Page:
US5102922 *Dec 4, 1989Apr 7, 1992Kanegafuchi Kagaku Kogyo Kabushiki KaishaOf polyvinyl chloride, inorganic fibers, a mixed solvent and lead stearate, and a decomposition type blowing agent
Non-Patent Citations
Reference
1"Celogen Foaming Agents, CELOGEN(R) AZRV" Product Information from Uniroyal Chemical (no date).
2"Measuring Performance Improvements with SAFOAM(R) in Foam Extrusion Applications", Reedy International Corporation (no date).
3"Rigid Vinyl Foam Applications", Rohm and Haas (no date).
4"SAFOAM(R) AP-40 Chemical Nucleating and Blowing Agent", Reedy International Corporation, Specification Sheet (no date).
5"Suppliers team to expand foam coex into sheet, profiles", from Technology News, Plastics World, Oct. 1996.
6"Celogen Foaming Agents, CELOGEN® AZRV" Product Information from Uniroyal Chemical (no date).
7"Measuring Performance Improvements with SAFOAM® in Foam Extrusion Applications", Reedy International Corporation (no date).
8"SAFOAM® AP-40 Chemical Nucleating and Blowing Agent", Reedy International Corporation, Specification Sheet (no date).
91994/95 Basics of Design Engineering, Machine Design; pp. 621-622, Jun. 1994.
10Cellular and Microcellular Materials, Matuana et al., "Effects of Morphology on the Properties of Microcellular Foamed PVC/Wood-Fiber Composites", MD-vol. 76, ASME Dec. 1996.*
11GMA-HEFT 11, vom 14.3.1974, German Abstracts.
12John R. Patterson and James L Souder, "A More Efficient Processing Aid for Foamed Vinyl," a reprint from Resin Review, vol. XLV, No. 1, pp. 1-8, (no date).
13L. Matuana-Malanda, C.B. Park and J.J. Balatinecz, Characterization of Microcellular Foamed PVC/Cellulosic-Fibre Composites, Journal of Cellular Plastics, vol. 32-Sep. 1996, pp. 449-469.
14L. Matuana-Malanda, C.B. Park and J.J. Balatinecz, Characterization of Microcellular Foamed PVC/Cellulosic-Fibre Composites, Journal of Cellular Plastics, vol. 32—Sep. 1996, pp. 449-469.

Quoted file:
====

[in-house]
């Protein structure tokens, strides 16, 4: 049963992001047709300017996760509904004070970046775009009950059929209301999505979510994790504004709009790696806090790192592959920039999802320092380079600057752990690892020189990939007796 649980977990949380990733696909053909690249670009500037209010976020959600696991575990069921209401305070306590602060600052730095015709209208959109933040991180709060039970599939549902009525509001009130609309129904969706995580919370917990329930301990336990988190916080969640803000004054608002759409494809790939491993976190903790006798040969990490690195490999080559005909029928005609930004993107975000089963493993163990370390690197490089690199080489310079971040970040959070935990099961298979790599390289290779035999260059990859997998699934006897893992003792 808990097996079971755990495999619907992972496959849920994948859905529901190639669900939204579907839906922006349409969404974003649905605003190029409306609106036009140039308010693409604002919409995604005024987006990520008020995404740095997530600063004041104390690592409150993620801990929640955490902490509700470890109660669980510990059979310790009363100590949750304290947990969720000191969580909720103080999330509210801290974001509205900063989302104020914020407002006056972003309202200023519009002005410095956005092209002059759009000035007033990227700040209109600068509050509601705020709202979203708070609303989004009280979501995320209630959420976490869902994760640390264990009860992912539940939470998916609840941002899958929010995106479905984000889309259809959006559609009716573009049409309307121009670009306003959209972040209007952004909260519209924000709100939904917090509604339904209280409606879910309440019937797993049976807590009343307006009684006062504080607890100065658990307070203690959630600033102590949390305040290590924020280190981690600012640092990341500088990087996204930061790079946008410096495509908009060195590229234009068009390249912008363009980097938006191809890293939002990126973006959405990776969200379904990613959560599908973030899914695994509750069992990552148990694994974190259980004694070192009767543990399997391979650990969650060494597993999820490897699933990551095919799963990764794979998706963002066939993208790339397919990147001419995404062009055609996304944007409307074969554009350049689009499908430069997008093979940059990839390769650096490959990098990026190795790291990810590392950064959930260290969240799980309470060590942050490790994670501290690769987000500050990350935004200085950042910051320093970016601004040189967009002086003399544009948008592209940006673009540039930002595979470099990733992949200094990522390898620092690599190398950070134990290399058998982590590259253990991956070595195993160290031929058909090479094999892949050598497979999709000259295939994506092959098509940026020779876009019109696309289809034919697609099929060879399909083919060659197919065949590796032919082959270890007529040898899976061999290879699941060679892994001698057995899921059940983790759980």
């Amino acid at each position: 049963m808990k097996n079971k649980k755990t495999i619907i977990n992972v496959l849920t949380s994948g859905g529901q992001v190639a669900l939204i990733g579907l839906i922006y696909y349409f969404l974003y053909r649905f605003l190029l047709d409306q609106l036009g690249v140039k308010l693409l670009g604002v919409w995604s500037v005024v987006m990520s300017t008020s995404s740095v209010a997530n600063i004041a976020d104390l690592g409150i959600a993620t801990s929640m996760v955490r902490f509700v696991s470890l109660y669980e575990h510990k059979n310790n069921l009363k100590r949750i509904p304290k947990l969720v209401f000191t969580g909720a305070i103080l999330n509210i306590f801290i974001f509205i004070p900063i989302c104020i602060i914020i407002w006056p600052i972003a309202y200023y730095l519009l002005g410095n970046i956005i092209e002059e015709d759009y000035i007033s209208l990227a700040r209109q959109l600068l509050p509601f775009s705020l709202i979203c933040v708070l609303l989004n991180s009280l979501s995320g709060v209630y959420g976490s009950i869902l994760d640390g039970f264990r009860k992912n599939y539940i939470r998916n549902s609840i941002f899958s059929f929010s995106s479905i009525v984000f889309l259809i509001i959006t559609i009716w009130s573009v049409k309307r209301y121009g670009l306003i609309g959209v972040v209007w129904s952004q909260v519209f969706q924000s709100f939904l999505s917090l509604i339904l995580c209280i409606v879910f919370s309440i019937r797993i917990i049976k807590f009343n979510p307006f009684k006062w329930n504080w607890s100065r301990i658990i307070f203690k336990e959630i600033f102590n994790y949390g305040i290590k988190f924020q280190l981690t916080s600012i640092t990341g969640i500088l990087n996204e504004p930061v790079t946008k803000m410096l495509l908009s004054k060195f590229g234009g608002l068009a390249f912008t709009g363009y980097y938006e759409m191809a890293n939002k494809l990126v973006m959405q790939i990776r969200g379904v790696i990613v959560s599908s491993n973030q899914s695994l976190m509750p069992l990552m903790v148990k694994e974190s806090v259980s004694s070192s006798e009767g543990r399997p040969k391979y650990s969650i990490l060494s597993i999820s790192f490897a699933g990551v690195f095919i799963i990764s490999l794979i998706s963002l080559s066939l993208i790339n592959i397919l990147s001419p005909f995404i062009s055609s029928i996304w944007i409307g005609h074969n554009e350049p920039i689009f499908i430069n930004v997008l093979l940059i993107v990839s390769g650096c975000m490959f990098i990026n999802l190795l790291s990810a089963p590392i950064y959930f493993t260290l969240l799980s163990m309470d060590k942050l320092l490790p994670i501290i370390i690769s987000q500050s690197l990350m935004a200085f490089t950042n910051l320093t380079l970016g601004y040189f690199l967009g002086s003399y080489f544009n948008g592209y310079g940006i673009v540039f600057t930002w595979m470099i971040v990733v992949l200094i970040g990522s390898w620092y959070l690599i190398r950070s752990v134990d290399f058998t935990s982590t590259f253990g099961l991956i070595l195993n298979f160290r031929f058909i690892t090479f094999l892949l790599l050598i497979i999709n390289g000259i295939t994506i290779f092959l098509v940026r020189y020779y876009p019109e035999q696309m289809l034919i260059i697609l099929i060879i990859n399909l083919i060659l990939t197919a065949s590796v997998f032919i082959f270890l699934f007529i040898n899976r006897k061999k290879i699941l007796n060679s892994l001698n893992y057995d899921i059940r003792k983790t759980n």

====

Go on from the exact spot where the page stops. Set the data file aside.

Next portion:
15Laurent Matuana-Malanda, Chul B. Park and John J. Balatinecz, Production of Microcellular Foamed PVC/Wood-Fibre Composites: Processing and Cell Morphology Relationship, ANTEC 96, pp. 1900-1907, (no date).
16PARALOID(R) Additives for RVC From Rohm and Haas (Product Update), Rohm and Haas Company, Dec. 1995.*
17PARALOID® Additives for RVC From Rohm and Haas (Product Update), Rohm and Haas Company, Dec. 1995.*
18Polymer Engineering and Science, Matuana et al., "Processing and Cell Morphology Relationships for Microcellular Foamed PVC/Wood Fiber Composites", vol. 37, No. 7, Jul. 1997, pp. 1137-1147.
Referenced by
Citing PatentFiling datePublication dateApplicantTitle
US6490841 *Apr 11, 2001Dec 10, 2002Thomas C. HynesComposite plastic/wood flour building construction system
US6526712 *Nov 2, 2001Mar 4, 2003Advanced Environmental Recycling Technologies, Inc.Extruded composite interlocking corner assembly
US6827995 *Jan 16, 2001Dec 7, 2004Extrutech International, Inc.Composites useful as fence and decking components and methods for producing same
US6863972 *Jan 9, 2001Mar 8, 2005Crane Plastics Company LlcSynthetic wood component having a foamed polymer backing
US6881367Nov 6, 2000Apr 19, 2005Elk Composite Building Products, Inc.Composite materials, articles of manufacture produced therefrom, and methods for their manufacture
US6890637Jul 23, 2002May 10, 2005Elk Composite Building Products, Inc.Composite materials, articles of manufacture produced therefrom, and methods for their manufacture
US6936200 *Dec 7, 2001Aug 30, 2005Chul ParkPlastic wood fiber foam structure and method of producing same
US7175907Oct 10, 2003Feb 13, 2007Americhem Inc.Beneficiated fiber and composite
US7214420May 23, 2005May 8, 2007Robert JoyceMolded article